1. The _____ leads from the cell body (neuron) and is covered with mylin sheath which faciliates the rate of transmission of an impulse.
  2. ________ receive impulses at the synapse and lead toward the cell body (neuron).
  3. The midbrain is beneath the ____________.
    third ventricle
  4. The spinal cord extends from the medulla oblongota to _______ at the conus medullaris.
  5. What is the cauda equina?
    "Horses tail": where spinal nerves extend past the end of the spinal cord.
  6. The falx cerebri (part of the dura) divides?
  7. The falx ceribelli (part of the dura) divides?
  8. Tentouium cerebelli (part of the dura) divides?
    cerebrum from the cerebellum
  9. Middle "cobwebby layer" of the meninges?
  10. Subarachnoid space is between the _______ and ______ and contains _______.
    • arachnoid and pia mater
    • CSF
  11. What meningeal layer is highly vascular?
    pia mater
  12. CSF is secreated by the _________.
    choroid plexus
  13. Ventricle pathways: lateral ventricles to _________ to third ventricle to ________ to fourth ventricle to the _______ and ________.
    • interventricular foramen (foramen of Monroe)
    • Cerebral aquaduct (aquaduct of Sylvius)
    • Median aperture (foraman of Magendie) and Lateral apertures (foramen of Luschka)
    • Image Upload 1
  14. Blood supply to the brain: anteriorly? posteriorly?
    • Anteriorly: bilateral internal carotid arteries
    • Posteriorly: bilateral vertebral arteries
  15. ___________ communicates between the bilateral internal carotid arteries and the bilateral vertebral arteries.
    • Circle of Willis
    • Image Upload 2
  16. Circle of Willis is at about the level of the _______ in the brain.
    sella turcica
  17. About ____% of the population have a complete circle of willis.
  18. Venous blood from the brain is returned to the venous sinuses in the dura and ultimately drain into __________.
    internal jugular veins.
  19. The blood-brain barrier prevents passage of many substances into the brain. It is however, permeable to ____, ______, _____, ______ and general _______.
    • H20
    • CO2
    • O2
    • Alcohol
    • anesthesia
  20. What is inflammation of the meninges (pia and arachnoid layers)?
  21. Two types of meningitis?
    • bacterial
    • viral
  22. Of bacterial and viral meningitis, which is more serious?
  23. Severe headaches, stiff neck, high fever, intolerance to light, painful when moving eyes side to side are clinical signs of?
  24. The bacterial meningitis vaccine treats ___ different strands and protects for about ___ to ___ years.
    • 4
    • 3-5 yrs
  25. An infected meninge may swell and close off the aquaduct between 3rd & 4th ventricle (aquaduct of Sylvius) which may lead to?
  26. How is meningitis diagnosed?
    lumbar punture
  27. What is usually a viral infection of the brain tissue and meninges transmitted by herpes or "arborvirus"(arthropod borne)?
    • Encephalitis
    • Much more serious than meningitis
  28. Pyogenic organisms from the ear, throat, lungs, and sinuses may cause a ______ in the brain.
  29. Brain abscesses are best visualized with?
  30. Note: Posterior fossa tumor of cerebellum or 4th ventricle is more common in children and often a primary tumor.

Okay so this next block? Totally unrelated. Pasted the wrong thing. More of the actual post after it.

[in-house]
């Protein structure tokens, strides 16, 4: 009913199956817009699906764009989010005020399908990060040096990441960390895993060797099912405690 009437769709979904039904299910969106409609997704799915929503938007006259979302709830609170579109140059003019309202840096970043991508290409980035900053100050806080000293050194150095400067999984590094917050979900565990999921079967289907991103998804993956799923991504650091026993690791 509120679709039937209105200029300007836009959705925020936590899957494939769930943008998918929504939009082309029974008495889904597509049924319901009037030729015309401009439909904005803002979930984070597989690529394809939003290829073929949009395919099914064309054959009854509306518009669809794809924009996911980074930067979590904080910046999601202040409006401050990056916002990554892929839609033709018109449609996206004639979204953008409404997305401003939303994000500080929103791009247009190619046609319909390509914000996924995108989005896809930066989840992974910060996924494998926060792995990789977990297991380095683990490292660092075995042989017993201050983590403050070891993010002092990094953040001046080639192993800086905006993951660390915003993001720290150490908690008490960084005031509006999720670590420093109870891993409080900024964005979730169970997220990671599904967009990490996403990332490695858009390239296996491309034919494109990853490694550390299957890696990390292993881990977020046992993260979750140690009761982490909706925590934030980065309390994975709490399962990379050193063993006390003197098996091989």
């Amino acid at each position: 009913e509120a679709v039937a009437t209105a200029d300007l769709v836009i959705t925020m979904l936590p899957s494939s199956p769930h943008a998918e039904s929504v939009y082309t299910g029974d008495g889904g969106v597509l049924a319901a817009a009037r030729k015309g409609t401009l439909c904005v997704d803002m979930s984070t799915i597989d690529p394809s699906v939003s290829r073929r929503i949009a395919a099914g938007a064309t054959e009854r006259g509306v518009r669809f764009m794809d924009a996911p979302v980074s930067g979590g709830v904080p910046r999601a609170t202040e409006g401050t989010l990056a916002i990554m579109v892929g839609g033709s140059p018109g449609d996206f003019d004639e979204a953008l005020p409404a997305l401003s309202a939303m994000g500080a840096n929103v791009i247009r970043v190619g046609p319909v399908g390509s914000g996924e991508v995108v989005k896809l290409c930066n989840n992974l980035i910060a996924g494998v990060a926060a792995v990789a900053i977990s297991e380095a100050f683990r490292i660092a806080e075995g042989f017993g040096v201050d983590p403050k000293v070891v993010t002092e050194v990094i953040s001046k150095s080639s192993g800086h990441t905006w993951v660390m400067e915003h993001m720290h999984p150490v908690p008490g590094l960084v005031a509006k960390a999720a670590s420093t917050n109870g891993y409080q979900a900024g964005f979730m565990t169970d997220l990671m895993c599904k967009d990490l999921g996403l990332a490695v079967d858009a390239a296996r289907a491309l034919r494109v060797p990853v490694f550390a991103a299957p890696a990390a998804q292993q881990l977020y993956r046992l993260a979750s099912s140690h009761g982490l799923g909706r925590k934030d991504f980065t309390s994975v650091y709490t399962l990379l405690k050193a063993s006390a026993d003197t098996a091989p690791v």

31. Note: anterior cerebrum tumor is more common in adults and is usually a metasticis from another cancer.
  32. Brain tumors are best visualized with?
  33. Note:
    Astrocytoma- benign, slow growing, infiltrative character and found in cerebrum, cerebellum, optic chiasm, pons.
  34. Note:
    Glioblastoma is a malignant converted grade 4 astrocytoma. Highly malignant and patients only live 6-12 months after diagnosis.
  35. Most common form of adult primary brain tumor?
    glioblastoma (patients only live 6-12 months after diagnosis, peel incidence 45-50yrs)
  36. Note:
    Medulloblastoma- posterior fossa most often in children (15-20% of all PED tumors) boys affect 2x more than girls, radiosensative.
  37. Note:
    Meningoma- benign tumor, often has calcifications, more common in females (30-50yrs) well encapsulated, and may compress teh brain. Well seen in CT and MR.
  38. Note:
    Acoustic Neuroma- slow growing benign tumor, arrises from cells in 8th cranial nerve. Originates in IAC and extends into the cerebellopontine cistern.
  39. Slow growing benign tumor that arrises from the cells of the 8th cranial nerve?
    acoustic neuroma
  40. Note:
    Pituitary adenoma- usually a benign tumor of anterior lobe of pituitary gland. Macroadenoma is over ____mm in size, and is also a _______ tumor. Tumor can compress teh pituitary gland causing hypopituitarism.
    • 10mm
    • non-functioning (pituitary functions normally)
  41. What pathology may grow out and erode the sella turcica and compress the optic chiasm?
    pituitary adenoma
  42. Microadenoma of the pituitary gland (size _____) is a _____ tumor and causes _________ due to production of pituitary hormones.
    • 1-10mm in size
    • functioning
    • hyperpituitarism
  43. Pathology? Occurs primarily in males under 25yrs usually around it's calcifying time, and is midline of brain.
    Pineal tumors
  44. Linear skull fracture?
    sharp lucent line that is often irregular, jagged and sometimes branches.
  45. Diastatic skull fracture?
    linear skull fracture that intersects a suture line and courses along it causing sutural separation.
  46. Depressed skull fracture?
    Often stellate (star shaped) with multiple fracture lines radiating outward from a central point
  47. Hemotympanum?
    blood coming from the ear, often a clinical sign of a basilar skull fracture.
  48. Ecchymosis?
    purple or black-and-blue area ................bruise
  49. Epidural Hematomas (2% of all head injuries) are caused by acute _______ bleeding of the _____ _______ _____, most often over the __________ convexity.
    • arterial
    • medial meningeal artery
    • parietotemporal
  50. What type of hematoma appears as a biconvex (lens-shaped), peripheral, high density lesion?